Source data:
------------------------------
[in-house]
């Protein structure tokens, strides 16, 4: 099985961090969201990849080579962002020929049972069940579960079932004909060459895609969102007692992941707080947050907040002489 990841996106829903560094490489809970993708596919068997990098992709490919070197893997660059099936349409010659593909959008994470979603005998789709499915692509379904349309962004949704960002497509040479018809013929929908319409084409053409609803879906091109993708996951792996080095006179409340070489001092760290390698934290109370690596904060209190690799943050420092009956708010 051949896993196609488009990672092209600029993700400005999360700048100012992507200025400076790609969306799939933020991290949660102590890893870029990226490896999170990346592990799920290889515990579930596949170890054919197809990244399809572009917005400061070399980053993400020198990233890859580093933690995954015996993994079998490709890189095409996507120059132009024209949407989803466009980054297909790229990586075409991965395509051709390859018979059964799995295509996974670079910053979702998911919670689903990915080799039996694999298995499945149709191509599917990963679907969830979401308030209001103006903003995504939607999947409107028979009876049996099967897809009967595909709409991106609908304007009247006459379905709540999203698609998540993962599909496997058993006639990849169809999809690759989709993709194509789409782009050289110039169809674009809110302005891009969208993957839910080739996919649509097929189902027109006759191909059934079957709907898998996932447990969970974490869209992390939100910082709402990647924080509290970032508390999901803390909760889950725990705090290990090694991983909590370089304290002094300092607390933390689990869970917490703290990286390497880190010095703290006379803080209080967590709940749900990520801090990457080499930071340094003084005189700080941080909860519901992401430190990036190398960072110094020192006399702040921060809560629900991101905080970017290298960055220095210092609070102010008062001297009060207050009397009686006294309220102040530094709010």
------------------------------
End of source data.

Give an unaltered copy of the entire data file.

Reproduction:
[in-house]
């Protein structure tokens, strides 16, 4: 099985961090969201990849080579962002020929049972069940579960079932004909060459895609969102007692992941707080947050907040002489 990841996106829903560094490489809970993708596919068997990098992709490919070197893997660059099936349409010659593909959008994470979603005998789709499915692509379904349309962004949704960002497509040479018809013929929908319409084409053409609803879906091109993708996951792996080095006179409340070489001092760290390698934290109370690596904060209190690799943050420092009956708010 051949896993196609488009990672092209600029993700400005999360700048100012992507200025400076790609969306799939933020991290949660102590890893870029990226490896999170990346592990799920290889515990579930596949170890054919197809990244399809572009917005400061070399980053993400020198990233890859580093933690995954015996993994079998490709890189095409996507120059132009024209949407989803466009980054297909790229990586075409991965395509051709390859018979059964799995295509996974670079910053979702998911919670689903990915080799039996694999298995499945149709191509599917990963679907969830979401308030209001103006903003995504939607999947409107028979009876049996099967897809009967595909709409991106609908304007009247006459379905709540999203698609998540993962599909496997058993006639990849169809999809690759989709993709194509789409782009050289110039169809674009809110302005891009969208993957839910080739996919649509097929189902027109006759191909059934079957709907898998996932447990969970974490869209992390939100910082709402990647924080509290970032508390999901803390909760889950725990705090290990090694991983909590370089304290002094300092607390933390689990869970917490703290990286390497880190010095703290006379803080209080967590709940749900990520801090990457080499930071340094003084005189700080941080909860519901992401430190990036190398960072110094020192006399702040921060809560629900991101905080970017290298960055220095210092609070102010008062001297009060207050009397009686006294309220102040530094709010």